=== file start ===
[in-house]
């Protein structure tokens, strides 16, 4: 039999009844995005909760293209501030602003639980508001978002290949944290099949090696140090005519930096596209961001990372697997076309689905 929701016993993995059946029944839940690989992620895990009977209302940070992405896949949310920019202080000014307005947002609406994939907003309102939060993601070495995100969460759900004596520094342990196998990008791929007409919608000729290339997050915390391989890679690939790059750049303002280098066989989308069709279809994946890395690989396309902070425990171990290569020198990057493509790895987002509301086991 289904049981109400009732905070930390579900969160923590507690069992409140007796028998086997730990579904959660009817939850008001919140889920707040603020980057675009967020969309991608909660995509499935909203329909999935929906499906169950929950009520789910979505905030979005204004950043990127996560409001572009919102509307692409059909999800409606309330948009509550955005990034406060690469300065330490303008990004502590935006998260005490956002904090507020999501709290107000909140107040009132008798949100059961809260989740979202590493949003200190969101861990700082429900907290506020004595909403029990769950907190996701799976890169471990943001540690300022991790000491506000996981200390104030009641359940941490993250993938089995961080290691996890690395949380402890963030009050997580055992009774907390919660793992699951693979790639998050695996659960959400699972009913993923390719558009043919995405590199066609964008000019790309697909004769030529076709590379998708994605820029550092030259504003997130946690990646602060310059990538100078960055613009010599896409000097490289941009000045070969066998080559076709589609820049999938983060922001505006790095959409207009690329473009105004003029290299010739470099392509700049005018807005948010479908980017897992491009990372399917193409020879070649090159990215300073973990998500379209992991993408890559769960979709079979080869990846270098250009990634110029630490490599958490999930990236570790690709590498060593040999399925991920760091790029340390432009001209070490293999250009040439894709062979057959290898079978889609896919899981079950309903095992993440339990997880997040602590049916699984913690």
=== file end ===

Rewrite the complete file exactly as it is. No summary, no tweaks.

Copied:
[in-house]
């Protein structure tokens, strides 16, 4: 039999009844995005909760293209501030602003639980508001978002290949944290099949090696140090005519930096596209961001990372697997076309689905 929701016993993995059946029944839940690989992620895990009977209302940070992405896949949310920019202080000014307005947002609406994939907003309102939060993601070495995100969460759900004596520094342990196998990008791929007409919608000729290339997050915390391989890679690939790059750049303002280098066989989308069709279809994946890395690989396309902070425990171990290569020198990057493509790895987002509301086991 289904049981109400009732905070930390579900969160923590507690069992409140007796028998086997730990579904959660009817939850008001919140889920707040603020980057675009967020969309991608909660995509499935909203329909999935929906499906169950929950009520789910979505905030979005204004950043990127996560409001572009919102509307692409059909999800409606309330948009509550955005990034406060690469300065330490303008990004502590935006998260005490956002904090507020999501709290107000909140107040009132008798949100059961809260989740979202590493949003200190969101861990700082429900907290506020004595909403029990769950907190996701799976890169471990943001540690300022991790000491506000996981200390104030009641359940941490993250993938089995961080290691996890690395949380402890963030009050997580055992009774907390919660793992699951693979790639998050695996659960959400699972009913993923390719558009043919995405590199066609964008000019790309697909004769030529076709590379998708994605820029550092030259504003997130946690990646602060310059990538100078960055613009010599896409000097490289941009000045070969066998080559076709589609820049999938983060922001505006790095959409207009690329473009105004003029290299010739470099392509700049005018807005948010479908980017897992491009990372399917193409020879070649090159990215300073973990998500379209992991993408890559769960979709079979080869990846270098250009990634110029630490490599958490999930990236570790690709590498060593040999399925991920760091790029340390432009001209070490293999250009040439894709062979057959290898079978889609896919899981079950309903095992993440339990997880997040602590049916699984913690």